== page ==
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UPlift Black shares its vision for the future

October 22, 2020   ·   0 Comments

The newly formed not-for-profit social service agency UPlift Black has been working to empower Black people in Simcoe Muskoka since the death of George Floyd.

The organization has hit the ground running with several projects already on the go, thanks to the work of many volunteers and the community’s response rallying behind UPlift Black.

Ultimately, their vision is to build a physical location, with a similar model to Native Friendship Centres, which are dedicated to enriching the lives of Indigenous people through culturally-based services, programs and teachings.

“So many different communities have resources and spaces that they can come to and find a safe space. Unfortunately, the Black community hasn’t really had that space yet, so that’s what UPlift Black is trying to offer,” said Shelly Skinner, Uplift Black President.

“We are fundraising and hoping to be able to find a space to work out of so that we can have visitors, we can have family members come to us, we can have members of the community there.”

Some of the work that is ongoing at UPlift Black includes a food box program, book club, dance classes, mentorship programs for youth and working with Imani’s Place in Alliston, which is a Black-led safe haven for women 18-35 who are homeless due to domestic violence or human trafficking.

“We are working with Imani’s Place as an organizational mentor, so we’re just helping them with building their organization through community connections, getting them in front of the people who can help them grow,” said Skinner.

“We’re just using volunteers and the work from the community to make that happen.”

In an effort to show Black youth that they matter to the community, an initiative to send out care packages to families was started in June and 239 went out in August.

“It was an incredible experience to be able to see the community come together for our Black youth,” said Skinner. “A lot of the feedback we heard from the families and the parents is just how special the youth felt just for being Black”

“It was an ability for them to see themselves in a positive light and see the community rally together to tell them that they are important, they are special and they matter.”

The care packages were uniquely chosen for each youth as their parents told Uplift Black a little bit about their child so they could gear the packages towards their interests and age. Some families received technology for kids who needed it for their return to school.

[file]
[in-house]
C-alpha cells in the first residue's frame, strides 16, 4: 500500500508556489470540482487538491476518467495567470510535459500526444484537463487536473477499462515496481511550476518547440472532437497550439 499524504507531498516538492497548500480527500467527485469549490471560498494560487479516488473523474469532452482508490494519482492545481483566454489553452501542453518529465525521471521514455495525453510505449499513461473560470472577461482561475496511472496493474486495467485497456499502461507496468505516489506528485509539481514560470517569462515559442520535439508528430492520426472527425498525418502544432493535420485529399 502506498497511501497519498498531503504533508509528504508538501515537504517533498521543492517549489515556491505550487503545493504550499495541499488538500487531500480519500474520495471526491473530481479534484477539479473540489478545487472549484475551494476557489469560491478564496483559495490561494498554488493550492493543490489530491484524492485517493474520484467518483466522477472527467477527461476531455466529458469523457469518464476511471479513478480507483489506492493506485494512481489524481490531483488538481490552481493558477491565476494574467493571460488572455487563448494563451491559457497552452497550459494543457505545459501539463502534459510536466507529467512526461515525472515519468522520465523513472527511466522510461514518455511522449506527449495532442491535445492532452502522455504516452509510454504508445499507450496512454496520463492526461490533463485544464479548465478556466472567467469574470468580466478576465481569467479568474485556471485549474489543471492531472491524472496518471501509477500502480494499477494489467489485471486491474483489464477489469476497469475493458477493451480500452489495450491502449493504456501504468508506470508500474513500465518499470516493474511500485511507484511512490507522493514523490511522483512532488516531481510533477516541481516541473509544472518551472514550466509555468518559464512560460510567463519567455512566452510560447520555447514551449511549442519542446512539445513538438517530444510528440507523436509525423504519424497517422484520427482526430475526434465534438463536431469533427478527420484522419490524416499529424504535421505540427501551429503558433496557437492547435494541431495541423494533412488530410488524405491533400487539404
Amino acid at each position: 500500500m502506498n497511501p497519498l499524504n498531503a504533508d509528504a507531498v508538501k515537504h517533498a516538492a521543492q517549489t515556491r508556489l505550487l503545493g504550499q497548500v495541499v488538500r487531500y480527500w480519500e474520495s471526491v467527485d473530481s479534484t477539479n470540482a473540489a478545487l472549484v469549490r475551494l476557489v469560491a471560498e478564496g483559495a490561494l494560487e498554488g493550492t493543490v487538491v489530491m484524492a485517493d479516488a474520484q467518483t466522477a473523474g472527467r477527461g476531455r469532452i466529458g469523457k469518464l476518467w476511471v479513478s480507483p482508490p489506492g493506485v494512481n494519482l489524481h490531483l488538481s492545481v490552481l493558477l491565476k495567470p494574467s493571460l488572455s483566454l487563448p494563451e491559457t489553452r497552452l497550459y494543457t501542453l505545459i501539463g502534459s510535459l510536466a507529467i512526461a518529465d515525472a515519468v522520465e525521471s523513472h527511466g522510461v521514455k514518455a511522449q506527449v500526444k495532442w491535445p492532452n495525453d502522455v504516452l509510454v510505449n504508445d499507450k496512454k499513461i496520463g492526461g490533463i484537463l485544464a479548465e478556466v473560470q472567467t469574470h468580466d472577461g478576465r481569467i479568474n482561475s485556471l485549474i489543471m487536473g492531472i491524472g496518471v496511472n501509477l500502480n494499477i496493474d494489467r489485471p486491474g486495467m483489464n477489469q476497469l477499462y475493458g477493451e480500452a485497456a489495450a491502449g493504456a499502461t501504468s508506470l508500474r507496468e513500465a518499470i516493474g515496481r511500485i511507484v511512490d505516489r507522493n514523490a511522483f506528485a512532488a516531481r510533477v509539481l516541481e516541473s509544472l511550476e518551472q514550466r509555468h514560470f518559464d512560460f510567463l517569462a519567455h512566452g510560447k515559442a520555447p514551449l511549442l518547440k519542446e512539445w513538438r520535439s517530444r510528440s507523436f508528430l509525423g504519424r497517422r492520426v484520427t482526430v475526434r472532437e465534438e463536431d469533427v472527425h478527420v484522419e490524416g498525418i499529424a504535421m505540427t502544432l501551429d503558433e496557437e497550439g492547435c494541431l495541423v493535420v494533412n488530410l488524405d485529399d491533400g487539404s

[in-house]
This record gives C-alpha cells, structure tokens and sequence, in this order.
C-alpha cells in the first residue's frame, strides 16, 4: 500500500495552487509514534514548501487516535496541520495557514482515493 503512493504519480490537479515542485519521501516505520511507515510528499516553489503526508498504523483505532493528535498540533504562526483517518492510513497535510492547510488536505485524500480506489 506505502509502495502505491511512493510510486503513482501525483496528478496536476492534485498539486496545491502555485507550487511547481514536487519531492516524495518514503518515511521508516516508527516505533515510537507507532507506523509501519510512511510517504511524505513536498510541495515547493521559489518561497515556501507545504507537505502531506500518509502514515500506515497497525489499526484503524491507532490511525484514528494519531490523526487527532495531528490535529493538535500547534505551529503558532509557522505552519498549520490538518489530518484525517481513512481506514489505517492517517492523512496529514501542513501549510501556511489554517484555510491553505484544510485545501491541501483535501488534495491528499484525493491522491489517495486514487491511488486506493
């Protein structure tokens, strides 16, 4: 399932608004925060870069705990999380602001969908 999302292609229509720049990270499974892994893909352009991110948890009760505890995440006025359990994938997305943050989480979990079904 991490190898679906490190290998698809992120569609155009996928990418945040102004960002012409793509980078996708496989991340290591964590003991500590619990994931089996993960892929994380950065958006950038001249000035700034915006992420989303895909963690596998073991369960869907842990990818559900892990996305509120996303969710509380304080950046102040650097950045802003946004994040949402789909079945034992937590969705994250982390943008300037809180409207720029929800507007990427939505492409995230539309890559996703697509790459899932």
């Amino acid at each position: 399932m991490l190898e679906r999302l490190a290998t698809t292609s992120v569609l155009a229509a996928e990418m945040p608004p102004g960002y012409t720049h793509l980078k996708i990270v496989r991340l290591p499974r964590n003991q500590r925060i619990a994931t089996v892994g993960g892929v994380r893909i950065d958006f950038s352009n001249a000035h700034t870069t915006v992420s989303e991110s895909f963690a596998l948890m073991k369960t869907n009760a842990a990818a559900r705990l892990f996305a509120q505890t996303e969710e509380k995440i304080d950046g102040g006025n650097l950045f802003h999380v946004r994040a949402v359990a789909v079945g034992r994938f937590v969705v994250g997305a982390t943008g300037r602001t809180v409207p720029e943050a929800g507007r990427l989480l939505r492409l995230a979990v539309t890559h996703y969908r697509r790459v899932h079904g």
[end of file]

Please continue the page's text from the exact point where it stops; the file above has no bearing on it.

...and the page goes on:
The community raised $5,000 for the project and donated around $10,000 worth of items for the care packages, while the Barrie Foundation provided a grant of $10,000. Skinner said she hopes to continue with another youth project next year, but noted community partners are always needed to make it happen.

Through the care package program, UPlift Black partnered with Firebird Community Cycle, which helped give bicycles to Black families in need.

Currently, UPlift Black is working with Urban Pantry to provide high quality food boxes to registered Black families in the Simcoe Muskoka region. To sign up, visit upliftblack.org/sign-up/ and fill out a form.

UPlift Black has also started a youth and adult book club that selects books from Black authors each month. The first book is “Born a Crime” which tells the story of Daily Show host and comedian Trevor Noah growing up as a mixed-race person in South Africa during Apartheid.

A web series was recently started with UPlift Black as well, featuring members of the Black community who share their stories.

Going forward, Skinner said her organization is really focused on connecting with Simcoe County as a whole.

“We’re really just hoping to be a wealth of service for our community, there are so many incredible agencies that are working to service the community, so we just hope to be another welcomed service here,” she told the Times.

“Please stay in touch, sign up for our newsletter [at upliftblack.org] to know what we’re up to and to get more information. Being an ally is about taking the time to do the work and find out how you can support the community and there’s so many different ways to do that.”

As the holiday season nears, UPlift Black will be introducing an Adopt a Family program. Interested supporters can make a donation by visiting their website or contacting the organization at info@upliftblack.org.

By Sam Odrowski
Local Journalism Initiative Reporter



         


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